Is your car’s phone dock legal in your state? Did you even know that’s a question you had to ask? For such a basic accessory, the law can get a little complicated.
There are almost as many types of phone mounts as there are phones. While most of them are legal in most states, there are some curious exceptions for certain types of mounts. Here, we’ll break down the kinds of mounts you can get, and how to make sure they’re legal in your state.outdoor fixed led display
One of the most common—and most legally unclear—mounts are the suction cups you can attach to your windshield. The legal language that governs suction cup mounts varies from state to state. Some like Georgia simply ban anything that “obstructs” your view, while others like California are more specific, banning signs or posters on your windows, but have specific exceptions for areas where you can place a device.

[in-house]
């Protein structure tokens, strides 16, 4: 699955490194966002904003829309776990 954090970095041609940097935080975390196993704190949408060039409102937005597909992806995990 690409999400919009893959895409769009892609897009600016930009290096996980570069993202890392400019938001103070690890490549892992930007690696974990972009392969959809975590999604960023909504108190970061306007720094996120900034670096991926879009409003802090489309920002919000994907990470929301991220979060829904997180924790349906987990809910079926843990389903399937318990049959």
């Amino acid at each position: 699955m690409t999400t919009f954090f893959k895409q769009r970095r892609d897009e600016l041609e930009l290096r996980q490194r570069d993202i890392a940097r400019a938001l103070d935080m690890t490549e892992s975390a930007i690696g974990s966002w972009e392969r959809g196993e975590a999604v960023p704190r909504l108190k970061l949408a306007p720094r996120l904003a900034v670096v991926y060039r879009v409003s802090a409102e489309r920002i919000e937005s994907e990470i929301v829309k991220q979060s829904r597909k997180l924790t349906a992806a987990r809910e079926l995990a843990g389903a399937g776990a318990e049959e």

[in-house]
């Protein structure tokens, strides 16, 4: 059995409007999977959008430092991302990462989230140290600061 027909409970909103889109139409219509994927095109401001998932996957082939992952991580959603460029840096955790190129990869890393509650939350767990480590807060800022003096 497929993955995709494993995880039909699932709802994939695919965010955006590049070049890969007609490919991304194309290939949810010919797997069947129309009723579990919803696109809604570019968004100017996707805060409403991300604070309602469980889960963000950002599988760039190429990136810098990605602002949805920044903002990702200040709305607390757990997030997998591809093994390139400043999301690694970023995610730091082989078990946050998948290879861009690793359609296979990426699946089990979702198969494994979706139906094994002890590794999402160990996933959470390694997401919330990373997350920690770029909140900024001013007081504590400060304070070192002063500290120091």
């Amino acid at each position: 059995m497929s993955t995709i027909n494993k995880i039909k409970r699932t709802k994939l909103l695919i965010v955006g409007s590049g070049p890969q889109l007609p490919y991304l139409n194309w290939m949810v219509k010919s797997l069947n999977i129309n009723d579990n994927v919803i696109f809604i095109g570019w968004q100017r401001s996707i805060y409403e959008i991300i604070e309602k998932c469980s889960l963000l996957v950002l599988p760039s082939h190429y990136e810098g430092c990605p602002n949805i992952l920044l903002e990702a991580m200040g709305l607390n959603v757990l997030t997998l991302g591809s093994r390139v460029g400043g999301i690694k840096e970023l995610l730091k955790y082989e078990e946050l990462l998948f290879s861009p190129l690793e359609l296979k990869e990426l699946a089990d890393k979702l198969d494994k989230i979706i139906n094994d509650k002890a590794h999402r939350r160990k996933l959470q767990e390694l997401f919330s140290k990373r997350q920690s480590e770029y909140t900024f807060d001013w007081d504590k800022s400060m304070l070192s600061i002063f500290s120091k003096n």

In California, for example, you can place suction cup mounts in either a 5" square in the lower corner of the driver’s side window, or a 7" square in the lower corner of the passenger’s side of the windshield. These specific variations vary by state, but the only states with no restrictions at all are Missouri and North Carolina.
If you live in one of those states (or Missouri or North Carolina) you could consider a suction cup mount like this one from Amoner that can adjust to the size of most popular phones.
While most states have laws governing obstructions on windows, dashboard suction cup mounts live in a more nebulous area. Technically, these don’t mount to your windshield, but they can still obstruct your view, depending on placement.
The following states have broad language banning windshield obstructions and, while it may be possible to get away with some windshield-mounted suction cup docks, a dashboard dock that stays out of your eyeline may be more workable: